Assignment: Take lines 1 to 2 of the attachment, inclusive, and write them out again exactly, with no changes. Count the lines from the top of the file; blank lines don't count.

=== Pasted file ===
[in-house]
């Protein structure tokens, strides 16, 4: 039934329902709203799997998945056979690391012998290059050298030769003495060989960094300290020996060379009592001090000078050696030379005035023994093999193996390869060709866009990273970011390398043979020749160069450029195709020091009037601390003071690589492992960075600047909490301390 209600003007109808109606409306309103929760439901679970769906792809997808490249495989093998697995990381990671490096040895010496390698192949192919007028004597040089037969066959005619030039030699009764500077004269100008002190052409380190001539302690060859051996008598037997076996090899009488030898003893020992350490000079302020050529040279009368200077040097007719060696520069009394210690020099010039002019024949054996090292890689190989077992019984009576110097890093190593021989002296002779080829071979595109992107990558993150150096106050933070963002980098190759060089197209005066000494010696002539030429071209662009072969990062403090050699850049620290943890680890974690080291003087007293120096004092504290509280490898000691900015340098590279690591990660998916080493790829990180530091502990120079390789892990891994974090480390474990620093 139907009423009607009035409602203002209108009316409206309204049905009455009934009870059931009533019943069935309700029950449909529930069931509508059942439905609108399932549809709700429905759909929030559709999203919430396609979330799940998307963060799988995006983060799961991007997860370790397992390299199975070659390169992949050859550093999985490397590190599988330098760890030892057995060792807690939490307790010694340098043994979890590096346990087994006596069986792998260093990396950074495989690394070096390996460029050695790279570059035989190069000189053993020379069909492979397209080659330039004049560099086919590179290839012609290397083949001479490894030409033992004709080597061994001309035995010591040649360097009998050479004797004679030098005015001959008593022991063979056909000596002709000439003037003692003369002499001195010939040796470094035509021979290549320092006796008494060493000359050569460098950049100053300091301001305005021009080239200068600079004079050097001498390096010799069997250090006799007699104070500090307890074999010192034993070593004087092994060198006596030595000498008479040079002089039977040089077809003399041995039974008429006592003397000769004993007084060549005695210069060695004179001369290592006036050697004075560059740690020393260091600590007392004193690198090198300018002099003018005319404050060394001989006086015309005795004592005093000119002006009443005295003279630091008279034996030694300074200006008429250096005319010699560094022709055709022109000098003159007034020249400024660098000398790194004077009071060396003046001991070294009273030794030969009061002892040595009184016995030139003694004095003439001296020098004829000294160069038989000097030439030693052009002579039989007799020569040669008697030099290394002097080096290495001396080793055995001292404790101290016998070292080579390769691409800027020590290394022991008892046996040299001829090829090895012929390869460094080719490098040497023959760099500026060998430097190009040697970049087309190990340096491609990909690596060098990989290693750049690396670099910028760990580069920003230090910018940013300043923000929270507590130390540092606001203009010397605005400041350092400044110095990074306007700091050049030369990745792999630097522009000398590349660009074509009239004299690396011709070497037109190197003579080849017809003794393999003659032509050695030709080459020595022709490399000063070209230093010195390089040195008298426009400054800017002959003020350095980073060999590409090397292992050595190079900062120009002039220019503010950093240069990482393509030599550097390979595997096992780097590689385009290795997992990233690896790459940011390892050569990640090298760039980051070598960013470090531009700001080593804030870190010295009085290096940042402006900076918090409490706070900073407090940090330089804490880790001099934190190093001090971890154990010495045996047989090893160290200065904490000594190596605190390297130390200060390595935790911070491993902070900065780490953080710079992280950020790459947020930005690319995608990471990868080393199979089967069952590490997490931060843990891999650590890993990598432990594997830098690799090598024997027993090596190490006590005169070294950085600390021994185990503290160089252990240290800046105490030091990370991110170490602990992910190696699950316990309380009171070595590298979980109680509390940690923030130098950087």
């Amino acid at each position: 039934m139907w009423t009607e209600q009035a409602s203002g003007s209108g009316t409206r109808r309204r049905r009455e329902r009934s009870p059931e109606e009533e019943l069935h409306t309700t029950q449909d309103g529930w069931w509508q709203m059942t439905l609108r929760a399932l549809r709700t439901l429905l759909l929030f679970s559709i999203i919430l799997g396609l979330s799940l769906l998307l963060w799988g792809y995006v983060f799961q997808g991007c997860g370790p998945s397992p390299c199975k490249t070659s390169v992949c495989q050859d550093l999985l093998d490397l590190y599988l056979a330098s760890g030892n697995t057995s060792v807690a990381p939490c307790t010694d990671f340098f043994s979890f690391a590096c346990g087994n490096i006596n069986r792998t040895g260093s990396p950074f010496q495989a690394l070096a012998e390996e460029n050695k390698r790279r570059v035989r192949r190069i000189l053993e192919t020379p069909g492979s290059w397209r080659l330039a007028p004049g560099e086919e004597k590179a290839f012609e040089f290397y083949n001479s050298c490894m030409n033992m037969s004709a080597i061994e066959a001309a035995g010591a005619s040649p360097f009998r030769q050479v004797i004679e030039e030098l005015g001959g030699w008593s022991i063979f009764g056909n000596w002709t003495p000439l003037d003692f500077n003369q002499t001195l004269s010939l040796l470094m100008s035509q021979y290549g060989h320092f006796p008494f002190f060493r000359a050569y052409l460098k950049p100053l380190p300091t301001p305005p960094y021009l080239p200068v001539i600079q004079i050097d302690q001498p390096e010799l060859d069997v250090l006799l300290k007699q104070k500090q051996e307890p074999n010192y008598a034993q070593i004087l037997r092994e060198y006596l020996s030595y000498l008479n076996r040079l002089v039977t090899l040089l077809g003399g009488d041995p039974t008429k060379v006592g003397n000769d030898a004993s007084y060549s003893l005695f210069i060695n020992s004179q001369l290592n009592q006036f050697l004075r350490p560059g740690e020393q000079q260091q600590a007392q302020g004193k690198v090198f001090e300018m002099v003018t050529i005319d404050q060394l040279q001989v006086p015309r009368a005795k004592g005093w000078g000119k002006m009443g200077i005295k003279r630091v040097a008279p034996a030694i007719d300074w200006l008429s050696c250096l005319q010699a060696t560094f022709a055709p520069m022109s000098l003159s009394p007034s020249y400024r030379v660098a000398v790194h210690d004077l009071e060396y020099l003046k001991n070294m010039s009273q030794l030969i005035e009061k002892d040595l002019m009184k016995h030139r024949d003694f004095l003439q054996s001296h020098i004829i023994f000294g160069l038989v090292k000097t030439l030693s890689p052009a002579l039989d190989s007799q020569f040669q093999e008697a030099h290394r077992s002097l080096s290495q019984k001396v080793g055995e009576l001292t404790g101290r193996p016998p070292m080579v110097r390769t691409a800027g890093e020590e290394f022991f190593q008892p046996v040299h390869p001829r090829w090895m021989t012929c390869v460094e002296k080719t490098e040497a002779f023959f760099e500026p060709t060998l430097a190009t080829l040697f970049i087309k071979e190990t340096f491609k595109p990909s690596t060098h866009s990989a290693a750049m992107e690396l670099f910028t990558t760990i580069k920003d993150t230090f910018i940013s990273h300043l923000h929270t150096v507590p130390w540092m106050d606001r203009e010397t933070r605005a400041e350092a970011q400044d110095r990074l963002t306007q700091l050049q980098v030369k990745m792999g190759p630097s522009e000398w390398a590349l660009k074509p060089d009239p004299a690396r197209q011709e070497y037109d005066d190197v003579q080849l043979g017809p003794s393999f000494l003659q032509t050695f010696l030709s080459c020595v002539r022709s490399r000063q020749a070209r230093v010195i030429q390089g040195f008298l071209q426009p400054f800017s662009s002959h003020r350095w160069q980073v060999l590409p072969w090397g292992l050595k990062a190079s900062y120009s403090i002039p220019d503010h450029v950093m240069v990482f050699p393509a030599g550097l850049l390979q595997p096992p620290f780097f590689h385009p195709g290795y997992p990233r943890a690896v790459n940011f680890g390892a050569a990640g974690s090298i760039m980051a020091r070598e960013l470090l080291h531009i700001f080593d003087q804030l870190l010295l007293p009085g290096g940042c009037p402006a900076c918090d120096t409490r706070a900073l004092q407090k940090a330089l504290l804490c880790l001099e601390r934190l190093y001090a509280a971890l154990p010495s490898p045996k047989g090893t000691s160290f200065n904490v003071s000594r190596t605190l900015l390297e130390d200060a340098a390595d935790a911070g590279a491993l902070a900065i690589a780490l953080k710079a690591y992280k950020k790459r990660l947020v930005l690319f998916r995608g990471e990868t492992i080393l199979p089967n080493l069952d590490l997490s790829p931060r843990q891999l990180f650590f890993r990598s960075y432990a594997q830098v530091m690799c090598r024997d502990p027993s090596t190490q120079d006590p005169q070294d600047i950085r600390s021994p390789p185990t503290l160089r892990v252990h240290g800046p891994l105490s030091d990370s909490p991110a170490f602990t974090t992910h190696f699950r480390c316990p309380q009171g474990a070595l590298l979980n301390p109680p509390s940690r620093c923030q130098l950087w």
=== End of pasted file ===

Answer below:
[in-house]
């Protein structure tokens, strides 16, 4: 039934329902709203799997998945056979690391012998290059050298030769003495060989960094300290020996060379009592001090000078050696030379005035023994093999193996390869060709866009990273970011390398043979020749160069450029195709020091009037601390003071690589492992960075600047909490301390 209600003007109808109606409306309103929760439901679970769906792809997808490249495989093998697995990381990671490096040895010496390698192949192919007028004597040089037969066959005619030039030699009764500077004269100008002190052409380190001539302690060859051996008598037997076996090899009488030898003893020992350490000079302020050529040279009368200077040097007719060696520069009394210690020099010039002019024949054996090292890689190989077992019984009576110097890093190593021989002296002779080829071979595109992107990558993150150096106050933070963002980098190759060089197209005066000494010696002539030429071209662009072969990062403090050699850049620290943890680890974690080291003087007293120096004092504290509280490898000691900015340098590279690591990660998916080493790829990180530091502990120079390789892990891994974090480390474990620093 139907009423009607009035409602203002209108009316409206309204049905009455009934009870059931009533019943069935309700029950449909529930069931509508059942439905609108399932549809709700429905759909929030559709999203919430396609979330799940998307963060799988995006983060799961991007997860370790397992390299199975070659390169992949050859550093999985490397590190599988330098760890030892057995060792807690939490307790010694340098043994979890590096346990087994006596069986792998260093990396950074495989690394070096390996460029050695790279570059035989190069000189053993020379069909492979397209080659330039004049560099086919590179290839012609290397083949001479490894030409033992004709080597061994001309035995010591040649360097009998050479004797004679030098005015001959008593022991063979056909000596002709000439003037003692003369002499001195010939040796470094035509021979290549320092006796008494060493000359050569460098950049100053300091301001305005021009080239200068600079004079050097001498390096010799069997250090006799007699104070500090307890074999010192034993070593004087092994060198006596030595000498008479040079002089039977040089077809003399041995039974008429006592003397000769004993007084060549005695210069060695004179001369290592006036050697004075560059740690020393260091600590007392004193690198090198300018002099003018005319404050060394001989006086015309005795004592005093000119002006009443005295003279630091008279034996030694300074200006008429250096005319010699560094022709055709022109000098003159007034020249400024660098000398790194004077009071060396003046001991070294009273030794030969009061002892040595009184016995030139003694004095003439001296020098004829000294160069038989000097030439030693052009002579039989007799020569040669008697030099290394002097080096290495001396080793055995001292404790101290016998070292080579390769691409800027020590290394022991008892046996040299001829090829090895012929390869460094080719490098040497023959760099500026060998430097190009040697970049087309190990340096491609990909690596060098990989290693750049690396670099910028760990580069920003230090910018940013300043923000929270507590130390540092606001203009010397605005400041350092400044110095990074306007700091050049030369990745792999630097522009000398590349660009074509009239004299690396011709070497037109190197003579080849017809003794393999003659032509050695030709080459020595022709490399000063070209230093010195390089040195008298426009400054800017002959003020350095980073060999590409090397292992050595190079900062120009002039220019503010950093240069990482393509030599550097390979595997096992780097590689385009290795997992990233690896790459940011390892050569990640090298760039980051070598960013470090531009700001080593804030870190010295009085290096940042402006900076918090409490706070900073407090940090330089804490880790001099934190190093001090971890154990010495045996047989090893160290200065904490000594190596605190390297130390200060390595935790911070491993902070900065780490953080710079992280950020790459947020930005690319995608990471990868080393199979089967069952590490997490931060843990891999650590890993990598432990594997830098690799090598024997027993090596190490006590005169070294950085600390021994185990503290160089252990240290800046105490030091990370991110170490602990992910190696699950316990309380009171070595590298979980109680509390940690923030130098950087």